Haiti has experienced decades of insecurity and political instability, but 2021 has been alarming. The October kidnapping of 17 American and Canadian missionaries and their Haitian driver is the highest-profile example of skyrocketing kidnappings that have affected some 782 people this year, 30% of them since September 1. These kidnappings extend to busloads of people being snatched for ransom. Average people fear for their safety, and the state has shown itself impotent in the face of over 90 gangs that compete for resources and territory.
These gangs have become quasi-warlords, controlling some 60% of the country’s territory and abetting drug trafficking. The July assassination of President Jovenel Moïse deepened a security and political crisis that had worsened since the departure of United Nations troops in 2017. Recent months have shown the strength of gangs, as the G9 gang coalition imposed a month-long fuel blockade that brought the capital to a standstill. The blockade, eased on November 12, impeded food deliveries in this desperately poor country.
The U.S. and other international actors have an interest in responding to the humanitarian crisis and its regional migratory and security consequences. The immediate priority is restoring security to the country and providing a foundation for stable governance with reduced corruption.
The current U.S. approach to the crisis has centered on only two options: either sending U.S. military forces or letting Haitians sort things out themselves. Deploying U.S. forces unilaterally is not realistic. The Biden administration has ruled out such a deployment despite Haiti’s request after the assassination of Moïse. Its prevailing answer seems to be to let Haitians manage themselves out of the crisis.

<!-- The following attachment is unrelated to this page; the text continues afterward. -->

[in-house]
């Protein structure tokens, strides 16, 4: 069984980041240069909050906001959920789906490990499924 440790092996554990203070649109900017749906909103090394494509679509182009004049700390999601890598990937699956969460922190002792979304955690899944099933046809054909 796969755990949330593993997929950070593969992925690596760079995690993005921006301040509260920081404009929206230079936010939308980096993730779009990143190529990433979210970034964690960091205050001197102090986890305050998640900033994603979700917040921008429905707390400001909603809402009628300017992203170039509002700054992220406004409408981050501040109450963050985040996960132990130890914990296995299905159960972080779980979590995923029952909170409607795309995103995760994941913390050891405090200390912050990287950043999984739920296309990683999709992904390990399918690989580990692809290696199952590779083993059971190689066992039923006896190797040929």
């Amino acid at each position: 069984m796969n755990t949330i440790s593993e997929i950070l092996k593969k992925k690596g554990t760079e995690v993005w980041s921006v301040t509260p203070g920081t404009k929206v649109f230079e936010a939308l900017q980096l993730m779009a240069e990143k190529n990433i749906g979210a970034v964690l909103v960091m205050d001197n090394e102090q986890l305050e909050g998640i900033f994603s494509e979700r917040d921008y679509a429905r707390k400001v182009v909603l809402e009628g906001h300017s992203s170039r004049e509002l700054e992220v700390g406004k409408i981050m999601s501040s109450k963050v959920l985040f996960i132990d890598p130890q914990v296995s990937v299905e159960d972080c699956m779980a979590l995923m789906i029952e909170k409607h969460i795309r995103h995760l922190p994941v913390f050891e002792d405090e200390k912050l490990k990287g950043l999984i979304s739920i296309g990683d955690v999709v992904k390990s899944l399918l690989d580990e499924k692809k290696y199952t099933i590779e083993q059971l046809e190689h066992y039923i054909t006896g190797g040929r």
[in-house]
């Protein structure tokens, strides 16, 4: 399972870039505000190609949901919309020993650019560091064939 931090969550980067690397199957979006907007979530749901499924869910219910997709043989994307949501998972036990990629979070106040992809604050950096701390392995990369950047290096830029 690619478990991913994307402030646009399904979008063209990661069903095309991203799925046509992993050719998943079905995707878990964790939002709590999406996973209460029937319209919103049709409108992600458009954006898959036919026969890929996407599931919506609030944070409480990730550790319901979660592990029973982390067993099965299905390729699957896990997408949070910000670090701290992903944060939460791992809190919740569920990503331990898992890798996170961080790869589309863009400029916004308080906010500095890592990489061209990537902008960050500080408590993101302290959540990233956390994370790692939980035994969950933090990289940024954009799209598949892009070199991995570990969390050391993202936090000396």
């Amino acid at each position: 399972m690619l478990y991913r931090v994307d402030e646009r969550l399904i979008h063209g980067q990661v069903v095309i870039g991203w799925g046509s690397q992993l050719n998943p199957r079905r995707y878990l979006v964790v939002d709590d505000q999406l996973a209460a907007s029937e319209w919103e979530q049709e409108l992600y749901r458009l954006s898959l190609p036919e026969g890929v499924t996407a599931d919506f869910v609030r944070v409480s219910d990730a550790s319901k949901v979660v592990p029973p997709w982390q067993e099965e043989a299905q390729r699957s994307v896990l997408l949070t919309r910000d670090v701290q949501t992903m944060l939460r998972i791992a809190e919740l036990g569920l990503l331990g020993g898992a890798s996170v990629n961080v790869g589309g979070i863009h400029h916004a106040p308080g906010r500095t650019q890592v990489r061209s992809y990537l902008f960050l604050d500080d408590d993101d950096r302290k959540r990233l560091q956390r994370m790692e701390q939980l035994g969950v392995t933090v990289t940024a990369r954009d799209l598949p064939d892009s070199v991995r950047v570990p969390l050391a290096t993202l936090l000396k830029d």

But doing nothing is increasingly not an option. Political parties have relied upon some gangs and permitted rampant impunity, illustrating the depth of corruption of the current system.
The most sensible path forward for international actors is to authorize an expanded U.N. operation to include a small military component but modify it to overcome past limitations. The 13-year U.N. Stabilisation Mission in Haiti (MINUSTAH) successfully tackled some of the security problems besieging the country today. Before and after a coup ousted elected President Jean-Bertrand Aristide in 2004, gangs exercised considerable territorial control in Port-au-Prince, especially its largest slums. The U.N. mission launched well-planned operations into these huge neighborhoods, capturing or killing several gang leaders and enabling weak government forces to reestablish control.
A U.S. Institute of Peace study attributed the “resounding success” of these operations to the effort by the Brazilian military forces, working with various U.N. police units, to use the force necessary to clear neighborhoods of gang leaders. Brazilian troops conducted foot patrols, engaged with community leaders and members on the street, and developed extensive intelligence networks that were unprecedented at the time for U.N. peacekeeping. In a 2007 poll, 67% of respondents in Haiti credited the U.N. with improved security.